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Posts Tagged ‘shout’

My thoughts are as directionless

as the moths seeking for warmth.

The fire within crackles

sending cinders to my realm.

My mantra of calm are as restless

as the grasshopper hopping

to some isolated and jotted

islands of images, dark-

that painterly abstraction.

Jarring and savage.

 

Some questions will burn tonight.

And answers will die on my bed.

 

I, like a squirming maggot

will never break it out.

My wings  would never ride

the wind like the butterfly.

The ants are climbing

this white walled kingdom.

The night owl squeals a secret.

While the lizard is ready

to pounce for vengeance.

 

That’s what is left of me.

An spectator to the scenes which

I could not connect in a thread.

Bare. Hope. Chance

snapping some strings

and shout eureka. I found it.

 

How shall I fill the blanks

that never beg for words?

Naked. Lying here like a piece

of shit and this suicidal poem.

Eccentricity finds no reason,

dangerous and hangs its limit.

That yielding point.

 

Sanity is a false shelter where

no one wants to be intruder

and break down the door.

Open wide discovering

another neck is lingering

asleep forever in dreams.

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We were among those hundred innocent feet

wheeling through the clouds of dusts.  So close

that someone shouted to stop the angry phalanx

from advancing the gates. We were young bloods then.

Brave as a collective force ululating vignettes

about homeless families, starving peasants,

weak indigents, landless tribes,

friends of disappeared and the exiled.

 

We stand like a hundred innocent moths

circling fearlessly around the flame. Ready

to extinguish our fates  for one day of glory.

The cups ready to be filled with the bitter

after-taste of seeking the truth on the matter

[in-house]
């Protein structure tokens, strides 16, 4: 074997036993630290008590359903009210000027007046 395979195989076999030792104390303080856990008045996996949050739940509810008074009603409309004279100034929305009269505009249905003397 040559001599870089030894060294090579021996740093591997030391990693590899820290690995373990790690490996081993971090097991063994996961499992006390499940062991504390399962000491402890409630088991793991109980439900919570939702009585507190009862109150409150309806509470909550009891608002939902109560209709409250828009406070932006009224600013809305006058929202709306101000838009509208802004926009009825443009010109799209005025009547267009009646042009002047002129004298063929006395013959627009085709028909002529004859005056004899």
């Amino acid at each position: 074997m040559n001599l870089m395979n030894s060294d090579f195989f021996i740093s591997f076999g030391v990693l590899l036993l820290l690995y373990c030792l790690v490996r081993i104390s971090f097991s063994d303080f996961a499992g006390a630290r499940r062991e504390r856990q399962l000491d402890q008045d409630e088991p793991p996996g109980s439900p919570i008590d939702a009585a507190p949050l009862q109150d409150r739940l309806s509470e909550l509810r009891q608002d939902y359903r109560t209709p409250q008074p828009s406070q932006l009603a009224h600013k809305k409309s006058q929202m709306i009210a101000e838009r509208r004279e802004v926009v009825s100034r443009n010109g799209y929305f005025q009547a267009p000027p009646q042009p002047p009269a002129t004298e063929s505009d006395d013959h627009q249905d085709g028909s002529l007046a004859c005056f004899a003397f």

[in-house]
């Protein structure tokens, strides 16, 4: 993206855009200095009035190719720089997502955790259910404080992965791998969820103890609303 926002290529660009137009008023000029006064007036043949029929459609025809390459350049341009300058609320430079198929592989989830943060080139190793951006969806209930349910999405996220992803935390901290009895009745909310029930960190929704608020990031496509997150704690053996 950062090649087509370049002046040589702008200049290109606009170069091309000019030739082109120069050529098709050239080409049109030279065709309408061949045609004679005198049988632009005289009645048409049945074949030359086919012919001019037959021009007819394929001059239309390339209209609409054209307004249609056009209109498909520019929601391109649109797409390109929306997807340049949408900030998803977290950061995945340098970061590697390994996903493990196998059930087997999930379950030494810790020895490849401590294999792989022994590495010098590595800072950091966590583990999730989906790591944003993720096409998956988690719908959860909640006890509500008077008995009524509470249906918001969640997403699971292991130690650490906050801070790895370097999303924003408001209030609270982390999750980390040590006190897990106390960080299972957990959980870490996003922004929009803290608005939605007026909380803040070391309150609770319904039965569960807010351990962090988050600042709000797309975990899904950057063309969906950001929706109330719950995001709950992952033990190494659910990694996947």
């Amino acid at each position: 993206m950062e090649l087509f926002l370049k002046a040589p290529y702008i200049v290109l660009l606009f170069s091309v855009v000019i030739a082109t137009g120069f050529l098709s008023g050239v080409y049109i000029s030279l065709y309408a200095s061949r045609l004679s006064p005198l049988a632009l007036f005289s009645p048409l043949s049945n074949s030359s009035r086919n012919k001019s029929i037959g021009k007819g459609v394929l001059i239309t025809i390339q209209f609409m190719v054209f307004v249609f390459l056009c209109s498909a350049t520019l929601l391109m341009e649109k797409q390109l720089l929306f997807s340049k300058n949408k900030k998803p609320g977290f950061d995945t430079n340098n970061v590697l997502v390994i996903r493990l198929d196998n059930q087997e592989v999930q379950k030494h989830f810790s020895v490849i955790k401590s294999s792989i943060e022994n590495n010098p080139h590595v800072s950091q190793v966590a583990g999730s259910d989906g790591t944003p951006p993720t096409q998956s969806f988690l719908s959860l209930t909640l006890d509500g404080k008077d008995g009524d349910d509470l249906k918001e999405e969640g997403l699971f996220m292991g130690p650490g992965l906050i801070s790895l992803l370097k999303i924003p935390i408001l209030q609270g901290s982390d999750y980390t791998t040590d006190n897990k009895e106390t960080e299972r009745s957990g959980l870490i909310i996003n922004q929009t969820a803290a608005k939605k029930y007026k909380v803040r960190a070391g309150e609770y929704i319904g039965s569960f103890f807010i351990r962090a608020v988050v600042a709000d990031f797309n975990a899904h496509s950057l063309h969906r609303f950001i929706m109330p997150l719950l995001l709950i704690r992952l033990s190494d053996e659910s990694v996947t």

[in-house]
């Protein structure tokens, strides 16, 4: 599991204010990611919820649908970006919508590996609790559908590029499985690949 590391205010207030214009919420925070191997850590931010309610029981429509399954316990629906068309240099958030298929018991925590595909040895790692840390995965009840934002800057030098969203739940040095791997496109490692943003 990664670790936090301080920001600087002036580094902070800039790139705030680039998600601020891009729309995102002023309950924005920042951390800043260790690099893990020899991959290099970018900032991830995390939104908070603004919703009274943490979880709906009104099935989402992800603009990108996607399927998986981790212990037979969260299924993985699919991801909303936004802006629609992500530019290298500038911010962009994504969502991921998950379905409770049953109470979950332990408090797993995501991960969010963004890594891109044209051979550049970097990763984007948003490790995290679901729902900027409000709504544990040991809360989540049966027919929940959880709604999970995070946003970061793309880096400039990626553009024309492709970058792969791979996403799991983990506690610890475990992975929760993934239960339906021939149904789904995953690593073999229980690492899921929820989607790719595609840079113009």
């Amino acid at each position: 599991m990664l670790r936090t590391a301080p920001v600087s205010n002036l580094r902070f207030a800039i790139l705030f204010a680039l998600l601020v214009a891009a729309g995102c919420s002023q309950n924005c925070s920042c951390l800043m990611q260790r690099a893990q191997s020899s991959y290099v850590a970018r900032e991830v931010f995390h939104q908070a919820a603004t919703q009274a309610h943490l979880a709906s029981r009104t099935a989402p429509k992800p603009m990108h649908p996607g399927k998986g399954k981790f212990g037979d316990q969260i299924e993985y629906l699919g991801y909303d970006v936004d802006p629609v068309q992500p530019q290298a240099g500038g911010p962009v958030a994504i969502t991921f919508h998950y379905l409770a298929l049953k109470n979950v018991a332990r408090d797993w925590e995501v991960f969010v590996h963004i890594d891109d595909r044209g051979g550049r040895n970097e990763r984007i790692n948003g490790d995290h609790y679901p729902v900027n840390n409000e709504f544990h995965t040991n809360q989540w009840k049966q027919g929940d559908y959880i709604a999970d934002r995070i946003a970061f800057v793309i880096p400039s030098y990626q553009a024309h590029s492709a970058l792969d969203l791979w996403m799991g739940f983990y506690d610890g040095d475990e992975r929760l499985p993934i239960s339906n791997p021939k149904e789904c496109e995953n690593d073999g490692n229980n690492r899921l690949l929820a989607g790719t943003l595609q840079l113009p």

of state.  Of politics. Of international affairs.

We stomp them shamelessly beneath our sandals.

We ripped them off from our tattered jeans.

We print them on the plainness of black shirts.

That justice of the land is not blind and should prevail.

 

We debated doctrines. We fight about logic.

We push our pens. We clasp our fists.

We join the caravan. We live our days

marching  vigorous  in the streets chanting

the aged texts  on mass struggles by the red book.

Burning  effigies.  Donning the placards.

We abhor dictatorship. We hated imperialism.

Like waterbombs spouting heavily against our faces.

Like the many teargases  hurled against our defences.

 

We bled when the police beat us out of the line.

Isolated  when we are thrown into prison cells.

Humiliated when subjected into torture chambers.

Discriminated when hunted down in the mountains.

We rise and made each part of our bodies as weapons.

Our  mouths  without strained voices.

Our  eyes  without biases.

Our  ears without prejudice.

Our fists without cowardice.

Our hearts without fear.

 

This is our revolution against the world order.

And the phoenix will rise again and again

among the many moths that have died.

Resurrected and will never be silenced.

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In this little alley connecting me to civilization,  vivid reality of how hard it is to earn greets like a sunshine each morning.  Here, the walking merchants are given a minute or two of strutting their spiels and bravura of salesmanship.  Their high-pitched and sometimes animated voices lingers accross the vicinity of the alley enough to catch attention. "Kung boses ang puhunan", as the old saying goes.  It goes perfectly fit for them.